PHILADELPHIA (WPVI) --Philadelphia's beverage tax is again at the center of a controversial and confusing price hike in the city.
This time, it's a change impacting college students at Temple University.
Next August, when dorms at Temple fill up for the 2017-2018 school year, students will face higher room and board costs compared to this year.
Temple now says roughly $136 of that hike will be a result of the Philadelphia beverage tax which it now expects to cost the university about $400,000 more a semester.
Current students who use a Temple meal plan were surprised and not particularly pleased when they found out the news.
"To raise the prices because of the fact the sweeten beverage tax is pretty scary. It's like what else am I going to do? I am going to have to go to Fresh Grocer now," student Kaicey Baylor said.
"I probably won't get a meal plan next year," student Avari Holden said.
On Tuesday, a staffer for the mayor blasted Temple, accusing it of using the tax as a scapegoat.
Now, Temple says it will review the calculation and impact of the soda tax before enacting the meal plan fee.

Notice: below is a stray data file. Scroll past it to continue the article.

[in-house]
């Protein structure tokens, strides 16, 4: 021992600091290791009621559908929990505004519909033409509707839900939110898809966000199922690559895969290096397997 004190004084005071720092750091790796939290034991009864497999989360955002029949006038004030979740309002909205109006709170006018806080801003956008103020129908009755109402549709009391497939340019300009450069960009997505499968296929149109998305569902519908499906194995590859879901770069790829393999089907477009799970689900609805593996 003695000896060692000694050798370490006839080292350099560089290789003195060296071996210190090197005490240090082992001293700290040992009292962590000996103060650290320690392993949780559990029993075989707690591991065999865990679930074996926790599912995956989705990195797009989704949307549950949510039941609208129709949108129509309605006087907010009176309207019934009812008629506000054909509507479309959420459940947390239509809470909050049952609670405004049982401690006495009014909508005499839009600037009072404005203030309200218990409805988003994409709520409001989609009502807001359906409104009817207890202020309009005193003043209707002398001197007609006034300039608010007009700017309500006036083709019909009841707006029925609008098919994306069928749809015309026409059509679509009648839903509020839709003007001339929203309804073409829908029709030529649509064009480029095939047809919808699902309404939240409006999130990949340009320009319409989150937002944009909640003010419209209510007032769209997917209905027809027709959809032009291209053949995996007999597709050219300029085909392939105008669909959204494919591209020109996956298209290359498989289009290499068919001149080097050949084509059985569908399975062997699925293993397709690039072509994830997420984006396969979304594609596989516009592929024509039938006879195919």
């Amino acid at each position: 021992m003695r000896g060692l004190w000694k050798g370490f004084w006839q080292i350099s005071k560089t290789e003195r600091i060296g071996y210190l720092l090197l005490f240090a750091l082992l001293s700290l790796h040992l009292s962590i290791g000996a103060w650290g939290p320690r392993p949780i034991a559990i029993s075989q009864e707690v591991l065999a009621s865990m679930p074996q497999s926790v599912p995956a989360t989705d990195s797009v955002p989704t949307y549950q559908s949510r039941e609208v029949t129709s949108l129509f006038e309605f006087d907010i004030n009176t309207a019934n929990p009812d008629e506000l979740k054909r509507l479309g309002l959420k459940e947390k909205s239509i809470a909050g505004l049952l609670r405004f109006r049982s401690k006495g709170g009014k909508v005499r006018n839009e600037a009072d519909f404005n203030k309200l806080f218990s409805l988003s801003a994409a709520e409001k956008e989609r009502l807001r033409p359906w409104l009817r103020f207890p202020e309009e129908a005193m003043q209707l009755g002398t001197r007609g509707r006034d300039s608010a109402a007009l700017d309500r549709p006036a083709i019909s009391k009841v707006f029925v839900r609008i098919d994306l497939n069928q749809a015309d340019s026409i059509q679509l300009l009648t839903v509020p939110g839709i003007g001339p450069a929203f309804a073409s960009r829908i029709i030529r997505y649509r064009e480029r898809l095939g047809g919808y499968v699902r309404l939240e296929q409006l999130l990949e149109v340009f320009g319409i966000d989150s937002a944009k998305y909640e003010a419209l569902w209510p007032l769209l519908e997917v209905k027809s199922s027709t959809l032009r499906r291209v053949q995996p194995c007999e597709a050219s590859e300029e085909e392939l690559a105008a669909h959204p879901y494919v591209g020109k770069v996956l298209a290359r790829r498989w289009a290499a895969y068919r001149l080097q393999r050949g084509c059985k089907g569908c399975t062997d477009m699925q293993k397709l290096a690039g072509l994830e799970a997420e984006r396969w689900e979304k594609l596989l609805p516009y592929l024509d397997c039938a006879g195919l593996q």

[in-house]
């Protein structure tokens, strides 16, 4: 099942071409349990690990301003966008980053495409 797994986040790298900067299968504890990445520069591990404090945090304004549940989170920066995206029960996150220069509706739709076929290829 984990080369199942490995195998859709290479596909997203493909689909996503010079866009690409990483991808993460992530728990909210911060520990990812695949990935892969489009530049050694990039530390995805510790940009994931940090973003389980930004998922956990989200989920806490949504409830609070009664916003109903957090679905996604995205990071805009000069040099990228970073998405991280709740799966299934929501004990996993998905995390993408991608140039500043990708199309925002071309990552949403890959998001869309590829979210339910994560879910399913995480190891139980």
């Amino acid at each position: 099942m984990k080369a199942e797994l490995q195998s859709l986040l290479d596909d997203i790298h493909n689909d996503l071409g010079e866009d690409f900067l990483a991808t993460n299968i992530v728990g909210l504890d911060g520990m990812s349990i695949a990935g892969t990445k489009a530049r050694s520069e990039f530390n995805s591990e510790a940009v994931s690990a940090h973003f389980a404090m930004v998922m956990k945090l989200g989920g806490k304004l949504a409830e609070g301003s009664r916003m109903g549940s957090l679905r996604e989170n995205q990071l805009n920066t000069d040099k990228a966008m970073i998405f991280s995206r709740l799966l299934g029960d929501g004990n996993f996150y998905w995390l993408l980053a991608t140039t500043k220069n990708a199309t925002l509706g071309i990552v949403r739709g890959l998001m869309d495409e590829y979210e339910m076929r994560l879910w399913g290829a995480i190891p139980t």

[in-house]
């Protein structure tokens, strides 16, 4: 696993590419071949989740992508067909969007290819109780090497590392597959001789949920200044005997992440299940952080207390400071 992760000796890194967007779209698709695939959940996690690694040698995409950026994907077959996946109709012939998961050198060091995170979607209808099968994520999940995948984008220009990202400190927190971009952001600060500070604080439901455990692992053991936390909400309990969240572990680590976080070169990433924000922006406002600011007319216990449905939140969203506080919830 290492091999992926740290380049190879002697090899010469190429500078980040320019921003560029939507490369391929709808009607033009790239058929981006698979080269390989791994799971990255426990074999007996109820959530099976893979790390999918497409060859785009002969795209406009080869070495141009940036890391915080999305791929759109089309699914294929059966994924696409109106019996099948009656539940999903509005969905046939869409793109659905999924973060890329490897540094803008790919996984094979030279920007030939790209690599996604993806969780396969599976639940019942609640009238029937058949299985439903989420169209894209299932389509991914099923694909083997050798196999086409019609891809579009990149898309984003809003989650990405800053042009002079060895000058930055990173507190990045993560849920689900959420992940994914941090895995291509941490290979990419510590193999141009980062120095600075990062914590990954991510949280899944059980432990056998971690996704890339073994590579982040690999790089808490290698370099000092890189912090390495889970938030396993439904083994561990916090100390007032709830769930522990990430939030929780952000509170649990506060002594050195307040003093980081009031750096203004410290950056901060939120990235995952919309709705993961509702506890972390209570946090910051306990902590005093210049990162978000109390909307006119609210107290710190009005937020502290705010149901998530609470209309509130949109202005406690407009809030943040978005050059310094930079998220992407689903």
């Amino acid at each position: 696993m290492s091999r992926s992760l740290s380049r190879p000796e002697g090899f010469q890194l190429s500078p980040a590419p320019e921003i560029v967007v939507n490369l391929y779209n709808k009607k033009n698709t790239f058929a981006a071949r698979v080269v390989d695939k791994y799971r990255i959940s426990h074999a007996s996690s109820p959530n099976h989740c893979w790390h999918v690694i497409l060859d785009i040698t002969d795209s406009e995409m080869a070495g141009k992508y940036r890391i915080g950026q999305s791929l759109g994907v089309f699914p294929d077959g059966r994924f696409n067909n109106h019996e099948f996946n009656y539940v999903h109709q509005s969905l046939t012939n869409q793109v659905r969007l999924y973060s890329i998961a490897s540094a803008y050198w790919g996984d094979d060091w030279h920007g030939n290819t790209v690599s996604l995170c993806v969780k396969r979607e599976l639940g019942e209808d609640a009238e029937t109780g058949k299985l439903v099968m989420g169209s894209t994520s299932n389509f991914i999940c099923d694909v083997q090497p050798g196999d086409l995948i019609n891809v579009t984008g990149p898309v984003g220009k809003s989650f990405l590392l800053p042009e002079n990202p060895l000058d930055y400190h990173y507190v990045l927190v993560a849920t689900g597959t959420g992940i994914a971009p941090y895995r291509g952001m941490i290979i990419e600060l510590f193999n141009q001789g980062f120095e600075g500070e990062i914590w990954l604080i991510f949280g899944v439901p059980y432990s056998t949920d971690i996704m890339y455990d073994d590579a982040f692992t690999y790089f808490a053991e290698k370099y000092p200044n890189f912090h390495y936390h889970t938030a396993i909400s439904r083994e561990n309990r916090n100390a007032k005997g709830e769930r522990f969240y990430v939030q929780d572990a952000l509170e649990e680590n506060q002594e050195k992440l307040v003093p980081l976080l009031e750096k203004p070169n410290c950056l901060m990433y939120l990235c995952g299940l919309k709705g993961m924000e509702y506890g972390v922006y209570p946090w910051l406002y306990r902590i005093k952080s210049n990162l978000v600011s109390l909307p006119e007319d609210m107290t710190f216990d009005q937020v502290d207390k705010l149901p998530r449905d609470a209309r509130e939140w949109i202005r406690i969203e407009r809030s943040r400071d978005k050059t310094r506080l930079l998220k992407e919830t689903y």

In a statement late Wednesday, Temple conceded Mayor Jim Kenny had "raised valid concerns about the accuracy of the numbers related to the impact of the soda tax on Temple students."
The full statement from Temple to Action News:
In the wake of the Board's action yesterday, the City and Mayor Kenney have appropriately raised valid concerns about the accuracy of the numbers related to the impact of the soda tax on Temple students who choose the university's room and board plan for 2017-18. For this reason, the University will review the calculation and impact of the soda tax before enacting the meal plan fee for the coming year. We note in this regard that the soda tax accounts for approximately $68 of the proposed meal plan fee of $1,444.
Finally, we want to make it clear that that the University enthusiastically supports the Mayor's program to expand quality pre-K opportunities for children in Philadelphia. This critically important program is already providing benefits to approximately 1,800 children from every neighborhood, and its objective is directly in line with Temple's mission to make a quality education accessible to every child.
While Temple is checking its numbers, other Philadelphia colleges are looking at the tax impact.
LaSalle University says it has not decided what to do as it's still working on its budget.
Drexel says it isn't planning to raise its board rates, but will likely increase beverage prices at retail locations.